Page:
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#SROA2020 Highlights Cancer Research Insights: The Last Decade

By Tammy McCausland

Precision medicine, she said, is focused on trying to develop molecular fingerprint of a person’s cancer. It looks at surface receptors, DNA mutations, epigenetic alterations and metabolic changes. Precision medicine can help select the best treatment plan for a patient; it also have predictive powers. However, precision medicine is expensive, time consuming and data intensive.

To accurately capture and model an individual’s cancer, researchers can conduct a genomic analysis then use a fruit fly—a “fly avatar”—and screen for mutations. This modelling can be used for drug screening to find treatments for patients.

Epigenetics, the study of how human behaviors and environment can cause changes that affect the way genes work, can promote cancer. Small DNA/RNA/proteins that build up over time can have a big impact: they can alter how frequently a gene is read and transcribed to make protein and can alter how RNAs (ribonucleic acids) are processed. RNAs provide information that leads to protein production. If you change how RNA gets processed, it affects regulation in the cells, which can result in cancer formation.

Cancer cells have different metabolisms. Metabolism is very complex with many interconnected patterns and processes. Cancer cells have significantly altered metabolisms because they grow and divide rapidly. Targeting metabolism is hard because all cells need these pathways to function. HIF1 (hypoxia-inducible factor 1) promotes breast cancer metastasis and

is a possible drug target. Solid tumors have hypoxic (low oxygen) environments. This is a problem for normal cells, but cancer cells activate genes to solve this problem.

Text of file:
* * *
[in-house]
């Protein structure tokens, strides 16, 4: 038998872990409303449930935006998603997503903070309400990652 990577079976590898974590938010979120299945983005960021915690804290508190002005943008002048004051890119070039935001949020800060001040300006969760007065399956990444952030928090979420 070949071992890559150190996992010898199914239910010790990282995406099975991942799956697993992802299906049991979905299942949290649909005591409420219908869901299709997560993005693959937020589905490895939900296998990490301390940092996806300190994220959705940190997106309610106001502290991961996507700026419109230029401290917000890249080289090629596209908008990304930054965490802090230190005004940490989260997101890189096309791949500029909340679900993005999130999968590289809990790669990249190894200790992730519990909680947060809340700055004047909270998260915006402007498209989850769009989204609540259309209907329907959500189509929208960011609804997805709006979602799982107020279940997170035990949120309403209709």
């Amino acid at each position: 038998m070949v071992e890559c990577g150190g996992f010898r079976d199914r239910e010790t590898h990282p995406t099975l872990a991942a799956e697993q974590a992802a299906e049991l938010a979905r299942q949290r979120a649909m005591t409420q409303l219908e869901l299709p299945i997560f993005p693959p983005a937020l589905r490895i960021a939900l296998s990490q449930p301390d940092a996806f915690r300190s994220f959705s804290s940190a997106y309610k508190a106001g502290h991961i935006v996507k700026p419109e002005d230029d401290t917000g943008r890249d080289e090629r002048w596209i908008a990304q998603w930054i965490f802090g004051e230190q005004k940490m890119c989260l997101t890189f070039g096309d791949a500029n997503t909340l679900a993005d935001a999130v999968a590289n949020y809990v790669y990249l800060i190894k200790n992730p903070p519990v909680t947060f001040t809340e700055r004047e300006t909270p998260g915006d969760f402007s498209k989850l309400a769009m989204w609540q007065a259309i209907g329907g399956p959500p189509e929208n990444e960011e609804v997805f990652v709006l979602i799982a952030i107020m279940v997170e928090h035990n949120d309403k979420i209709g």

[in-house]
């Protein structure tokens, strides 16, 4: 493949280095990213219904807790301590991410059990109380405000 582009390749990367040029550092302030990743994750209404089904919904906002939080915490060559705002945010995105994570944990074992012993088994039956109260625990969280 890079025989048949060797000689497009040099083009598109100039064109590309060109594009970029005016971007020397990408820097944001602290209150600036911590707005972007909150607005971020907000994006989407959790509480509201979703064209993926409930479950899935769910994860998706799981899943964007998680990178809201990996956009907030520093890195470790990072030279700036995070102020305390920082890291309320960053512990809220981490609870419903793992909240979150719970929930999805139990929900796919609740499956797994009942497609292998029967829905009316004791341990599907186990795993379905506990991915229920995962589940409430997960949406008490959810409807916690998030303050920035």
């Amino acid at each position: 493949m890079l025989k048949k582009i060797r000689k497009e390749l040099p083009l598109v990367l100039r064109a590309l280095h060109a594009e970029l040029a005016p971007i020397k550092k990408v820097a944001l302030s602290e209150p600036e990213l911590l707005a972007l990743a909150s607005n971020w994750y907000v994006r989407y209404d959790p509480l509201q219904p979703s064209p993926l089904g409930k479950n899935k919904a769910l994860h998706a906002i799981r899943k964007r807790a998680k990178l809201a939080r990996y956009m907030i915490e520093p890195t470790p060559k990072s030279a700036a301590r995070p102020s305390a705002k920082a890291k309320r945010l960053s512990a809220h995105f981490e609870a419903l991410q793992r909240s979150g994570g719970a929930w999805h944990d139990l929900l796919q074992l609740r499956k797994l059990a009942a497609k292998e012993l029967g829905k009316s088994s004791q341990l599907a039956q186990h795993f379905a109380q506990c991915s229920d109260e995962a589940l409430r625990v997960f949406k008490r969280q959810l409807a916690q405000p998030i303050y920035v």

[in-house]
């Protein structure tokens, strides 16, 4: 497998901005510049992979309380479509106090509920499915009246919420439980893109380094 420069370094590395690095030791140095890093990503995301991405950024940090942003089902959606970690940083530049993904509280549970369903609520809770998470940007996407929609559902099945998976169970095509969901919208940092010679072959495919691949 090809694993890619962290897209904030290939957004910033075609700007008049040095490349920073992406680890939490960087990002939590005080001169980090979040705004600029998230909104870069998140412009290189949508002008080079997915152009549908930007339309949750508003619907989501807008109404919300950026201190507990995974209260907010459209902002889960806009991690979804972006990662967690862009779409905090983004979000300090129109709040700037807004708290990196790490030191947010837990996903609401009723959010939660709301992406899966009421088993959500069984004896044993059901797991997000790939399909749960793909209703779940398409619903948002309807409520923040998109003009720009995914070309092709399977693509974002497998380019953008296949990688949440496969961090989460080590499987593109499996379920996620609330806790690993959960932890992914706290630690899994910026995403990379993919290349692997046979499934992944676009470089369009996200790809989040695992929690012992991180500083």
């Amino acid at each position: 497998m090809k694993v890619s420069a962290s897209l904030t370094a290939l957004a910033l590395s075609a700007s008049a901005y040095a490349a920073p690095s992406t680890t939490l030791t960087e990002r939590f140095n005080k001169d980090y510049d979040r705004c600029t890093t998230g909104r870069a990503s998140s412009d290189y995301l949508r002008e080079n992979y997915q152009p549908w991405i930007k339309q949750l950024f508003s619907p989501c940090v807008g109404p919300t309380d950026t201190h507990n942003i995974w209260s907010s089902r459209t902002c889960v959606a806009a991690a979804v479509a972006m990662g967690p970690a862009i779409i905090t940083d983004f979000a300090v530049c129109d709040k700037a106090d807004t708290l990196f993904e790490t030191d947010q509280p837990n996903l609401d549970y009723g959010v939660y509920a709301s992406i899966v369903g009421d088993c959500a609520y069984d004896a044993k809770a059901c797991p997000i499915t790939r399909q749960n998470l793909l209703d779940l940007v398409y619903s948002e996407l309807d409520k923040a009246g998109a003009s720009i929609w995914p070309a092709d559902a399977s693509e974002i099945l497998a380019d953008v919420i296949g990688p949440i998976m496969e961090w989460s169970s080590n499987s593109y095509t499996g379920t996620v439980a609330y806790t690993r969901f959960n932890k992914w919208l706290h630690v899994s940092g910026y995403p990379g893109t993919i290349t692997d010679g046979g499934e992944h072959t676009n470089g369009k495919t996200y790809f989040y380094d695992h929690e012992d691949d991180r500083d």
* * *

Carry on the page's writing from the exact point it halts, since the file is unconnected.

There are four hallmarks of metastasis: motility and invasion; plasticity; modulation of microenvironment; and colonization. The tumor microenvironment aids metastasis. Many cells and signaling molecules aid in “convincing” cells to leave the primary tumor site, and also help the tumor cells “feel at home” in their new location.

Dr. Clarke explained that our immune system is a cell-based system that defends our bodies from infection by recognizing self versus non-self. It recognizes pathogens like bacteria, viruses and tumors. The immune system can recognize tumor cells, but sometimes it doesn’t do it effectively or the tumor cells find ways to hide from the immune system. Immunotherapy’s goal is to use the immune cells to help fight cancer. Immunotherapy treatments can take several forms:

  • Stimulate (boost) the immune system so it works harder or smarter to find and attack cancer cells
  • Making research products similar to immune system components to aid the immune system’s ability to find and attack cancer cells

For example, use natural killer cells for immunotherapy to remove tumor cells from the body. Natural killer cells can recognize virally infected cells, stressed cells and tumor cells. Natural killer immunotherapy works by increasing the total number of natural killer cells in the body, boosting natural killers to make them stronger or boost the natural killer ability of other cells and recruit them to tumor site to kill the tumor.

Recruiting T-cells to a tumor (e.g., mesenchymal stem cells (MSCs)—the “groupies” of cancer cells) is another immunotherapy approach. The goal is to genetically modify MSCs, so they can recruit T-cells to the tumor site to attack the tumor.

Understanding resistance is a key area of research. Resistance occurs for a number of factors. Researchers study tumor growth, burden and heterogeneity; physical barriers; immune system and the tumor microenvironment; the undruggable genome; and therapeutic pressure.

Dr. Clarke said the American Cancer Society also researches health equity strategies. Health inequities and health disparities may be characterized by age, gender, disability status, ethnicity/race, nativity and immigrant status, geography, income, language, social class or sexual orientation. The ACS aims to generate research studies to understand, identify and/or define modifiable and unjust factors that contribute to or sustain inequity (e.g., resources, access to care, behaviors, quality of care); and lead to a sustained reduction in disparities and/or equitable outcomes in cancer.


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